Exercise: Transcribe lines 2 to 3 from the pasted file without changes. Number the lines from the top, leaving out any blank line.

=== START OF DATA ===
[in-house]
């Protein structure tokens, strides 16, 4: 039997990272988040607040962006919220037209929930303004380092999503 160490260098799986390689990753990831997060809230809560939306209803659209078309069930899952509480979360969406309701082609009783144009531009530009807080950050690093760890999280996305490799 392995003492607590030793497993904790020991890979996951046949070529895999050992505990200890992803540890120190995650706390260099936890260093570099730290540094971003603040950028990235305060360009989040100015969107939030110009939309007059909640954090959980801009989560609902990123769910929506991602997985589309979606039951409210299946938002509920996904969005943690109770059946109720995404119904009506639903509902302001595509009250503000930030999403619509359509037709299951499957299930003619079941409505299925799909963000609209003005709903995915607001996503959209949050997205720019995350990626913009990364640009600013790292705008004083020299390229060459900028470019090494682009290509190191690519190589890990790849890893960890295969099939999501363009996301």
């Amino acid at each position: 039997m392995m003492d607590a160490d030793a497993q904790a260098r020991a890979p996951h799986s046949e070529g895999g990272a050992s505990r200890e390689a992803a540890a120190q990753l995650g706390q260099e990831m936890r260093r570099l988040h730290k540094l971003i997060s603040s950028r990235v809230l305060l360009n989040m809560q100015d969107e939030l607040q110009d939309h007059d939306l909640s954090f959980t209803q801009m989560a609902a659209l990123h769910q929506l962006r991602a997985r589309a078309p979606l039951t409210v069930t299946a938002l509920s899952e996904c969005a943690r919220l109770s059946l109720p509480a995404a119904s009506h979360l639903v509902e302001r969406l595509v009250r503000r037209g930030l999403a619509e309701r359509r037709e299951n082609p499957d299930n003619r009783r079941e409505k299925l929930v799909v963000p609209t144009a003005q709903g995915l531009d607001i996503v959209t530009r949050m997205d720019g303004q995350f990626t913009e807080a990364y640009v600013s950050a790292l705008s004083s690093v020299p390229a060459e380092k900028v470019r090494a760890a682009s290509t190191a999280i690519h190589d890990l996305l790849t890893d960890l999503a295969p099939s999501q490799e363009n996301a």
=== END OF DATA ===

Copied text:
């Protein structure tokens, strides 16, 4: 039997990272988040607040962006919220037209929930303004380092999503 160490260098799986390689990753990831997060809230809560939306209803659209078309069930899952509480979360969406309701082609009783144009531009530009807080950050690093760890999280996305490799 392995003492607590030793497993904790020991890979996951046949070529895999050992505990200890992803540890120190995650706390260099936890260093570099730290540094971003603040950028990235305060360009989040100015969107939030110009939309007059909640954090959980801009989560609902990123769910929506991602997985589309979606039951409210299946938002509920996904969005943690109770059946109720995404119904009506639903509902302001595509009250503000930030999403619509359509037709299951499957299930003619079941409505299925799909963000609209003005709903995915607001996503959209949050997205720019995350990626913009990364640009600013790292705008004083020299390229060459900028470019090494682009290509190191690519190589890990790849890893960890295969099939999501363009996301």
């Amino acid at each position: 039997m392995m003492d607590a160490d030793a497993q904790a260098r020991a890979p996951h799986s046949e070529g895999g990272a050992s505990r200890e390689a992803a540890a120190q990753l995650g706390q260099e990831m936890r260093r570099l988040h730290k540094l971003i997060s603040s950028r990235v809230l305060l360009n989040m809560q100015d969107e939030l607040q110009d939309h007059d939306l909640s954090f959980t209803q801009m989560a609902a659209l990123h769910q929506l962006r991602a997985r589309a078309p979606l039951t409210v069930t299946a938002l509920s899952e996904c969005a943690r919220l109770s059946l109720p509480a995404a119904s009506h979360l639903v509902e302001r969406l595509v009250r503000r037209g930030l999403a619509e309701r359509r037709e299951n082609p499957d299930n003619r009783r079941e409505k299925l929930v799909v963000p609209t144009a003005q709903g995915l531009d607001i996503v959209t530009r949050m997205d720019g303004q995350f990626t913009e807080a990364y640009v600013s950050a790292l705008s004083s690093v020299p390229a060459e380092k900028v470019r090494a760890a682009s290509t190191a999280i690519h190589d890990l996305l790849t890893d960890l999503a295969p099939s999501q490799e363009n996301a």